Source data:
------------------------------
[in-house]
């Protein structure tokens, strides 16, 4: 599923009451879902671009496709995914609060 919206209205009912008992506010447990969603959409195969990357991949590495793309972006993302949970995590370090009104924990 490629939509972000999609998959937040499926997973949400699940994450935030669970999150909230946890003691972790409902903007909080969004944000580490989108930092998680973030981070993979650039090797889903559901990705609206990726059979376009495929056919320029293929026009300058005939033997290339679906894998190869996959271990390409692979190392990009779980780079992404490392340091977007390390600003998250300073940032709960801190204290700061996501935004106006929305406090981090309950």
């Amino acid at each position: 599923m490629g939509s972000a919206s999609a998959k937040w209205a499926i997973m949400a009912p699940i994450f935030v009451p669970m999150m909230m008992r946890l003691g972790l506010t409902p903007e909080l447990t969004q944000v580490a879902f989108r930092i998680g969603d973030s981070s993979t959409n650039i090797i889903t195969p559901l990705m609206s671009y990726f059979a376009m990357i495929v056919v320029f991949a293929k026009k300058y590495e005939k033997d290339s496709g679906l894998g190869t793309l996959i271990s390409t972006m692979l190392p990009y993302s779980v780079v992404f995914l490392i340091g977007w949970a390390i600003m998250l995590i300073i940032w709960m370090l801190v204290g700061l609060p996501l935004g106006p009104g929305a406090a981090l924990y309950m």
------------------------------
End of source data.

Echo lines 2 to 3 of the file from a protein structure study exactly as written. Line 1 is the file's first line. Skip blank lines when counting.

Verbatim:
């Protein structure tokens, strides 16, 4: 599923009451879902671009496709995914609060 919206209205009912008992506010447990969603959409195969990357991949590495793309972006993302949970995590370090009104924990 490629939509972000999609998959937040499926997973949400699940994450935030669970999150909230946890003691972790409902903007909080969004944000580490989108930092998680973030981070993979650039090797889903559901990705609206990726059979376009495929056919320029293929026009300058005939033997290339679906894998190869996959271990390409692979190392990009779980780079992404490392340091977007390390600003998250300073940032709960801190204290700061996501935004106006929305406090981090309950």
């Amino acid at each position: 599923m490629g939509s972000a919206s999609a998959k937040w209205a499926i997973m949400a009912p699940i994450f935030v009451p669970m999150m909230m008992r946890l003691g972790l506010t409902p903007e909080l447990t969004q944000v580490a879902f989108r930092i998680g969603d973030s981070s993979t959409n650039i090797i889903t195969p559901l990705m609206s671009y990726f059979a376009m990357i495929v056919v320029f991949a293929k026009k300058y590495e005939k033997d290339s496709g679906l894998g190869t793309l996959i271990s390409t972006m692979l190392p990009y993302s779980v780079v992404f995914l490392i340091g977007w949970a390390i600003m998250l995590i300073i940032w709960m370090l801190v204290g700061l609060p996501l935004g106006p009104g929305a406090a981090l924990y309950m």